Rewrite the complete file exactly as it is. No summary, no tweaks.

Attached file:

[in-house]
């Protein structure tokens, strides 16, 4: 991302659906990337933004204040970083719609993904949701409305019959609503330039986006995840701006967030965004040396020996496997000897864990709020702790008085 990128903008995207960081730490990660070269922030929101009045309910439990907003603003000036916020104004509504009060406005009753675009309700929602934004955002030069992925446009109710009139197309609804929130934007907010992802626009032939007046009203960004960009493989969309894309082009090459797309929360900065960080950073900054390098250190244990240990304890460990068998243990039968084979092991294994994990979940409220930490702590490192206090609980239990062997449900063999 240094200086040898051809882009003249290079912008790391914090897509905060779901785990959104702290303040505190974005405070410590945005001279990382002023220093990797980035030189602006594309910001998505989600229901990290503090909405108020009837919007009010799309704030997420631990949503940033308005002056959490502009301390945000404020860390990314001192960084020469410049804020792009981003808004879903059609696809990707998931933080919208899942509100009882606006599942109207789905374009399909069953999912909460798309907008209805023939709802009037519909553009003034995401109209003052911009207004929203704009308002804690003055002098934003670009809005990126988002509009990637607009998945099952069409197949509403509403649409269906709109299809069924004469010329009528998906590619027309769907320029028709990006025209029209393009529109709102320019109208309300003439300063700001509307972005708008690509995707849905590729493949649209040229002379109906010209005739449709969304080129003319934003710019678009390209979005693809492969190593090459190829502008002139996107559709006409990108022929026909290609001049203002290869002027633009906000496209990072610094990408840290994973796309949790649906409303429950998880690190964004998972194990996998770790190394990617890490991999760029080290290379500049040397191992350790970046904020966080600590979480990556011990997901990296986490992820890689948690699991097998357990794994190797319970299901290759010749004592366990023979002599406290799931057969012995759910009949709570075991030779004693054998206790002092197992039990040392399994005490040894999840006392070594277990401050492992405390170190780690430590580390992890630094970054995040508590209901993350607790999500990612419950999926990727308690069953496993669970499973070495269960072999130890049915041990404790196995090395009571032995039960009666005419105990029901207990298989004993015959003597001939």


[in-house]
């Protein structure tokens, strides 16, 4: 991302659906990337933004204040970083719609993904949701409305019959609503330039986006995840701006967030965004040396020996496997000897864990709020702790008085 990128903008995207960081730490990660070269922030929101009045309910439990907003603003000036916020104004509504009060406005009753675009309700929602934004955002030069992925446009109710009139197309609804929130934007907010992802626009032939007046009203960004960009493989969309894309082009090459797309929360900065960080950073900054390098250190244990240990304890460990068998243990039968084979092991294994994990979940409220930490702590490192206090609980239990062997449900063999 240094200086040898051809882009003249290079912008790391914090897509905060779901785990959104702290303040505190974005405070410590945005001279990382002023220093990797980035030189602006594309910001998505989600229901990290503090909405108020009837919007009010799309704030997420631990949503940033308005002056959490502009301390945000404020860390990314001192960084020469410049804020792009981003808004879903059609696809990707998931933080919208899942509100009882606006599942109207789905374009399909069953999912909460798309907008209805023939709802009037519909553009003034995401109209003052911009207004929203704009308002804690003055002098934003670009809005990126988002509009990637607009998945099952069409197949509403509403649409269906709109299809069924004469010329009528998906590619027309769907320029028709990006025209029209393009529109709102320019109208309300003439300063700001509307972005708008690509995707849905590729493949649209040229002379109906010209005739449709969304080129003319934003710019678009390209979005693809492969190593090459190829502008002139996107559709006409990108022929026909290609001049203002290869002027633009906000496209990072610094990408840290994973796309949790649906409303429950998880690190964004998972194990996998770790190394990617890490991999760029080290290379500049040397191992350790970046904020966080600590979480990556011990997901990296986490992820890689948690699991097998357990794994190797319970299901290759010749004592366990023979002599406290799931057969012995759910009949709570075991030779004693054998206790002092197992039990040392399994005490040894999840006392070594277990401050492992405390170190780690430590580390992890630094970054995040508590209901993350607790999500990612419950999926990727308690069953496993669970499973070495269960072999130890049915041990404790196995090395009571032995039960009666005419105990029901207990298989004993015959003597001939």